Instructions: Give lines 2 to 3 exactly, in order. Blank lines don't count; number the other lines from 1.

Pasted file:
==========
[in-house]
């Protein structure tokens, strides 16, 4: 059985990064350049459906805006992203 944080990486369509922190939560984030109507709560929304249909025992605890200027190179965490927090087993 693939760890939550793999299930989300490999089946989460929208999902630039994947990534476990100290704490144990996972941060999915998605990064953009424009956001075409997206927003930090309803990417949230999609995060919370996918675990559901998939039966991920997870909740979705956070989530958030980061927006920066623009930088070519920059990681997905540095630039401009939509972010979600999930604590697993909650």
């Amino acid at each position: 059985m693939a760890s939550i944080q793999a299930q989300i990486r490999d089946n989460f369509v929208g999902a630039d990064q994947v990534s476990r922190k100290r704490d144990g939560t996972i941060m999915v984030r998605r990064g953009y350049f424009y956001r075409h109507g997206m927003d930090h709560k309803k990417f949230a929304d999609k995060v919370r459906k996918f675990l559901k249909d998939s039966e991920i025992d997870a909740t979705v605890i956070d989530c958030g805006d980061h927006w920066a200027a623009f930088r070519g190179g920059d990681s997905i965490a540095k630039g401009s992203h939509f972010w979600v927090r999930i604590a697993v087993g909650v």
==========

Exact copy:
């Protein structure tokens, strides 16, 4: 059985990064350049459906805006992203 944080990486369509922190939560984030109507709560929304249909025992605890200027190179965490927090087993 693939760890939550793999299930989300490999089946989460929208999902630039994947990534476990100290704490144990996972941060999915998605990064953009424009956001075409997206927003930090309803990417949230999609995060919370996918675990559901998939039966991920997870909740979705956070989530958030980061927006920066623009930088070519920059990681997905540095630039401009939509972010979600999930604590697993909650």
């Amino acid at each position: 059985m693939a760890s939550i944080q793999a299930q989300i990486r490999d089946n989460f369509v929208g999902a630039d990064q994947v990534s476990r922190k100290r704490d144990g939560t996972i941060m999915v984030r998605r990064g953009y350049f424009y956001r075409h109507g997206m927003d930090h709560k309803k990417f949230a929304d999609k995060v919370r459906k996918f675990l559901k249909d998939s039966e991920i025992d997870a909740t979705v605890i956070d989530c958030g805006d980061h927006w920066a200027a623009f930088r070519g190179g920059d990681s997905i965490a540095k630039g401009s992203h939509f972010w979600v927090r999930i604590a697993v087993g909650v």